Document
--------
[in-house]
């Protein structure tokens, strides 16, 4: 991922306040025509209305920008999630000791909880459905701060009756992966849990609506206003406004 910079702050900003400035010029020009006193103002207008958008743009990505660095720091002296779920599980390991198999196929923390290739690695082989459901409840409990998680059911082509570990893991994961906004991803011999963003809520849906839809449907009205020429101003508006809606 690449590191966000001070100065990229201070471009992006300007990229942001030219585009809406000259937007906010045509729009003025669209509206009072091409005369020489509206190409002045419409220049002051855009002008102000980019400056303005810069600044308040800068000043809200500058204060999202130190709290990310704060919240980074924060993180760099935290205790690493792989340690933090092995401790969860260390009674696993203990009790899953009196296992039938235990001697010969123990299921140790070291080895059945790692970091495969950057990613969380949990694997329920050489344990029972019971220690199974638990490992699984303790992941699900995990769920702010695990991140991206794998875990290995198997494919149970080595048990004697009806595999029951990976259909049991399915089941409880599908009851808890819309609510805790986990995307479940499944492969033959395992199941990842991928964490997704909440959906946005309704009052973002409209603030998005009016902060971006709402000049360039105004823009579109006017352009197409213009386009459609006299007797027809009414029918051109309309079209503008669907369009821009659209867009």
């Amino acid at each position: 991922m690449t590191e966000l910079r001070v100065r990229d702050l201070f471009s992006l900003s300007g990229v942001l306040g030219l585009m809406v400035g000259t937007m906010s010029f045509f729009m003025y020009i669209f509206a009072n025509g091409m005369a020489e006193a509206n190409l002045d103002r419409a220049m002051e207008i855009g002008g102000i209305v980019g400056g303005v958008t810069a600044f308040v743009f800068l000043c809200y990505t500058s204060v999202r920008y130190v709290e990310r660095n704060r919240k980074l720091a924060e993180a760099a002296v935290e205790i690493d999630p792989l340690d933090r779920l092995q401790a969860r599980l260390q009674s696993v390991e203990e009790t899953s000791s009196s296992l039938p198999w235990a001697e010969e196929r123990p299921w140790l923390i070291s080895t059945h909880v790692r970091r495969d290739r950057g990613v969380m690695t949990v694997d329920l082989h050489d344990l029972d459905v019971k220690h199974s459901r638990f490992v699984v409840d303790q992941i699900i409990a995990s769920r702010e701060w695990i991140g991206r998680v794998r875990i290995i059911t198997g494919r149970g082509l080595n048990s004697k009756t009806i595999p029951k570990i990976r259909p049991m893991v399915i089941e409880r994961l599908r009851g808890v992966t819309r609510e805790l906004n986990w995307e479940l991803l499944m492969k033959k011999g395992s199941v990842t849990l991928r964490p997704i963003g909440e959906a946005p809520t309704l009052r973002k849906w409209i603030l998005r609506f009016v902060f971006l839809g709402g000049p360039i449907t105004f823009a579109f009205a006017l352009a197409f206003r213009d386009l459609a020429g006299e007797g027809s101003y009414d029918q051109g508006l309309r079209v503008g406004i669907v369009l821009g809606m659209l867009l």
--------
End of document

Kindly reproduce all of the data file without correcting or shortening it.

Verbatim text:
[in-house]
């Protein structure tokens, strides 16, 4: 991922306040025509209305920008999630000791909880459905701060009756992966849990609506206003406004 910079702050900003400035010029020009006193103002207008958008743009990505660095720091002296779920599980390991198999196929923390290739690695082989459901409840409990998680059911082509570990893991994961906004991803011999963003809520849906839809449907009205020429101003508006809606 690449590191966000001070100065990229201070471009992006300007990229942001030219585009809406000259937007906010045509729009003025669209509206009072091409005369020489509206190409002045419409220049002051855009002008102000980019400056303005810069600044308040800068000043809200500058204060999202130190709290990310704060919240980074924060993180760099935290205790690493792989340690933090092995401790969860260390009674696993203990009790899953009196296992039938235990001697010969123990299921140790070291080895059945790692970091495969950057990613969380949990694997329920050489344990029972019971220690199974638990490992699984303790992941699900995990769920702010695990991140991206794998875990290995198997494919149970080595048990004697009806595999029951990976259909049991399915089941409880599908009851808890819309609510805790986990995307479940499944492969033959395992199941990842991928964490997704909440959906946005309704009052973002409209603030998005009016902060971006709402000049360039105004823009579109006017352009197409213009386009459609006299007797027809009414029918051109309309079209503008669907369009821009659209867009």
């Amino acid at each position: 991922m690449t590191e966000l910079r001070v100065r990229d702050l201070f471009s992006l900003s300007g990229v942001l306040g030219l585009m809406v400035g000259t937007m906010s010029f045509f729009m003025y020009i669209f509206a009072n025509g091409m005369a020489e006193a509206n190409l002045d103002r419409a220049m002051e207008i855009g002008g102000i209305v980019g400056g303005v958008t810069a600044f308040v743009f800068l000043c809200y990505t500058s204060v999202r920008y130190v709290e990310r660095n704060r919240k980074l720091a924060e993180a760099a002296v935290e205790i690493d999630p792989l340690d933090r779920l092995q401790a969860r599980l260390q009674s696993v390991e203990e009790t899953s000791s009196s296992l039938p198999w235990a001697e010969e196929r123990p299921w140790l923390i070291s080895t059945h909880v790692r970091r495969d290739r950057g990613v969380m690695t949990v694997d329920l082989h050489d344990l029972d459905v019971k220690h199974s459901r638990f490992v699984v409840d303790q992941i699900i409990a995990s769920r702010e701060w695990i991140g991206r998680v794998r875990i290995i059911t198997g494919r149970g082509l080595n048990s004697k009756t009806i595999p029951k570990i990976r259909p049991m893991v399915i089941e409880r994961l599908r009851g808890v992966t819309r609510e805790l906004n986990w995307e479940l991803l499944m492969k033959k011999g395992s199941v990842t849990l991928r964490p997704i963003g909440e959906a946005p809520t309704l009052r973002k849906w409209i603030l998005r609506f009016v902060f971006l839809g709402g000049p360039i449907t105004f823009a579109f009205a006017l352009a197409f206003r213009d386009l459609a020429g006299e007797g027809s101003y009414d029918q051109g508006l309309r079209v503008g406004i669907v369009l821009g809606m659209l867009l």